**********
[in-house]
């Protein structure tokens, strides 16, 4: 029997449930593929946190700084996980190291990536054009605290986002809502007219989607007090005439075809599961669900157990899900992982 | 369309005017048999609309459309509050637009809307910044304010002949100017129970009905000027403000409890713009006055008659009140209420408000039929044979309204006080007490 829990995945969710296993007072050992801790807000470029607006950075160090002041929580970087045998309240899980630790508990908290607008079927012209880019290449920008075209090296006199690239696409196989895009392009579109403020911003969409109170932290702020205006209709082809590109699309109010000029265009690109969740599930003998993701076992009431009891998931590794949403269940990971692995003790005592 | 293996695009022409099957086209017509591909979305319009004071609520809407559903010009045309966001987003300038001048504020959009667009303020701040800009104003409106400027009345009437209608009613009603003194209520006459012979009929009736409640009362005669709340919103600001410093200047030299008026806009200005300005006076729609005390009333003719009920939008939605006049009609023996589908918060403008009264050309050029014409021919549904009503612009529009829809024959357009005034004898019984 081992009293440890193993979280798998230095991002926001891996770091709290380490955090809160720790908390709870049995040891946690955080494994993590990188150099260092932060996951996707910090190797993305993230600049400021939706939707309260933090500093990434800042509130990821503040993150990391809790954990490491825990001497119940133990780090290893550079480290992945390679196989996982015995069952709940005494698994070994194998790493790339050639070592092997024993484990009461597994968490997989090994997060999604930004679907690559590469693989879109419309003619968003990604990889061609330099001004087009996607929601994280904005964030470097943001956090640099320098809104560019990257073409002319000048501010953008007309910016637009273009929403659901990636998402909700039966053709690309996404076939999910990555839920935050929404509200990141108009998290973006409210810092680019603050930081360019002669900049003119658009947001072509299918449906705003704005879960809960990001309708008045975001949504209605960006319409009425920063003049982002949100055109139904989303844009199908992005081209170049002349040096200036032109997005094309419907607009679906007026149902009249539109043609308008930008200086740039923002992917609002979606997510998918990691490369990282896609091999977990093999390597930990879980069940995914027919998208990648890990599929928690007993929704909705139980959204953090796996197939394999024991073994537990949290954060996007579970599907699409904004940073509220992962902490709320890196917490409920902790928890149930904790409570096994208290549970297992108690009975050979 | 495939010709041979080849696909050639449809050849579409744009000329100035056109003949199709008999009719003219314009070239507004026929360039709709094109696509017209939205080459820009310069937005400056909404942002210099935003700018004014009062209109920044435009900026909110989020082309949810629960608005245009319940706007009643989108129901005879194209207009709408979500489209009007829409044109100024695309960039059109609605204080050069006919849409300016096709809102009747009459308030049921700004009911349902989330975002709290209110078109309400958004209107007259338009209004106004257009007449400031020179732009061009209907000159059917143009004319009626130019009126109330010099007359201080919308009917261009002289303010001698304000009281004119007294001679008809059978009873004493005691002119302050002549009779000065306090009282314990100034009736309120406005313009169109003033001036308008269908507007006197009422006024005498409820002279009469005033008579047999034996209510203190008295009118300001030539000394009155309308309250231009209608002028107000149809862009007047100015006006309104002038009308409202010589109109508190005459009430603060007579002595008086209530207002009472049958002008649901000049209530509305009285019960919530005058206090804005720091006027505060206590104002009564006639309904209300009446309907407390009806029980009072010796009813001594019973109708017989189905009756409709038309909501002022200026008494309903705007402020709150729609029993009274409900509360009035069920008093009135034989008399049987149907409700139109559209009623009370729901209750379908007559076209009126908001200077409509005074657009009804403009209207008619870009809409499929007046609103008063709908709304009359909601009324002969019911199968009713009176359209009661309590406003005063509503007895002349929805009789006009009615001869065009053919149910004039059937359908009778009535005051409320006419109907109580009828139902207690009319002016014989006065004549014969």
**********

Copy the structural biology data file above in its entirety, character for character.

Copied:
[in-house]
């Protein structure tokens, strides 16, 4: 029997449930593929946190700084996980190291990536054009605290986002809502007219989607007090005439075809599961669900157990899900992982 | 369309005017048999609309459309509050637009809307910044304010002949100017129970009905000027403000409890713009006055008659009140209420408000039929044979309204006080007490 829990995945969710296993007072050992801790807000470029607006950075160090002041929580970087045998309240899980630790508990908290607008079927012209880019290449920008075209090296006199690239696409196989895009392009579109403020911003969409109170932290702020205006209709082809590109699309109010000029265009690109969740599930003998993701076992009431009891998931590794949403269940990971692995003790005592 | 293996695009022409099957086209017509591909979305319009004071609520809407559903010009045309966001987003300038001048504020959009667009303020701040800009104003409106400027009345009437209608009613009603003194209520006459012979009929009736409640009362005669709340919103600001410093200047030299008026806009200005300005006076729609005390009333003719009920939008939605006049009609023996589908918060403008009264050309050029014409021919549904009503612009529009829809024959357009005034004898019984 081992009293440890193993979280798998230095991002926001891996770091709290380490955090809160720790908390709870049995040891946690955080494994993590990188150099260092932060996951996707910090190797993305993230600049400021939706939707309260933090500093990434800042509130990821503040993150990391809790954990490491825990001497119940133990780090290893550079480290992945390679196989996982015995069952709940005494698994070994194998790493790339050639070592092997024993484990009461597994968490997989090994997060999604930004679907690559590469693989879109419309003619968003990604990889061609330099001004087009996607929601994280904005964030470097943001956090640099320098809104560019990257073409002319000048501010953008007309910016637009273009929403659901990636998402909700039966053709690309996404076939999910990555839920935050929404509200990141108009998290973006409210810092680019603050930081360019002669900049003119658009947001072509299918449906705003704005879960809960990001309708008045975001949504209605960006319409009425920063003049982002949100055109139904989303844009199908992005081209170049002349040096200036032109997005094309419907607009679906007026149902009249539109043609308008930008200086740039923002992917609002979606997510998918990691490369990282896609091999977990093999390597930990879980069940995914027919998208990648890990599929928690007993929704909705139980959204953090796996197939394999024991073994537990949290954060996007579970599907699409904004940073509220992962902490709320890196917490409920902790928890149930904790409570096994208290549970297992108690009975050979 | 495939010709041979080849696909050639449809050849579409744009000329100035056109003949199709008999009719003219314009070239507004026929360039709709094109696509017209939205080459820009310069937005400056909404942002210099935003700018004014009062209109920044435009900026909110989020082309949810629960608005245009319940706007009643989108129901005879194209207009709408979500489209009007829409044109100024695309960039059109609605204080050069006919849409300016096709809102009747009459308030049921700004009911349902989330975002709290209110078109309400958004209107007259338009209004106004257009007449400031020179732009061009209907000159059917143009004319009626130019009126109330010099007359201080919308009917261009002289303010001698304000009281004119007294001679008809059978009873004493005691002119302050002549009779000065306090009282314990100034009736309120406005313009169109003033001036308008269908507007006197009422006024005498409820002279009469005033008579047999034996209510203190008295009118300001030539000394009155309308309250231009209608002028107000149809862009007047100015006006309104002038009308409202010589109109508190005459009430603060007579002595008086209530207002009472049958002008649901000049209530509305009285019960919530005058206090804005720091006027505060206590104002009564006639309904209300009446309907407390009806029980009072010796009813001594019973109708017989189905009756409709038309909501002022200026008494309903705007402020709150729609029993009274409900509360009035069920008093009135034989008399049987149907409700139109559209009623009370729901209750379908007559076209009126908001200077409509005074657009009804403009209207008619870009809409499929007046609103008063709908709304009359909601009324002969019911199968009713009176359209009661309590406003005063509503007895002349929805009789006009009615001869065009053919149910004039059937359908009778009535005051409320006419109907109580009828139902207690009319002016014989006065004549014969």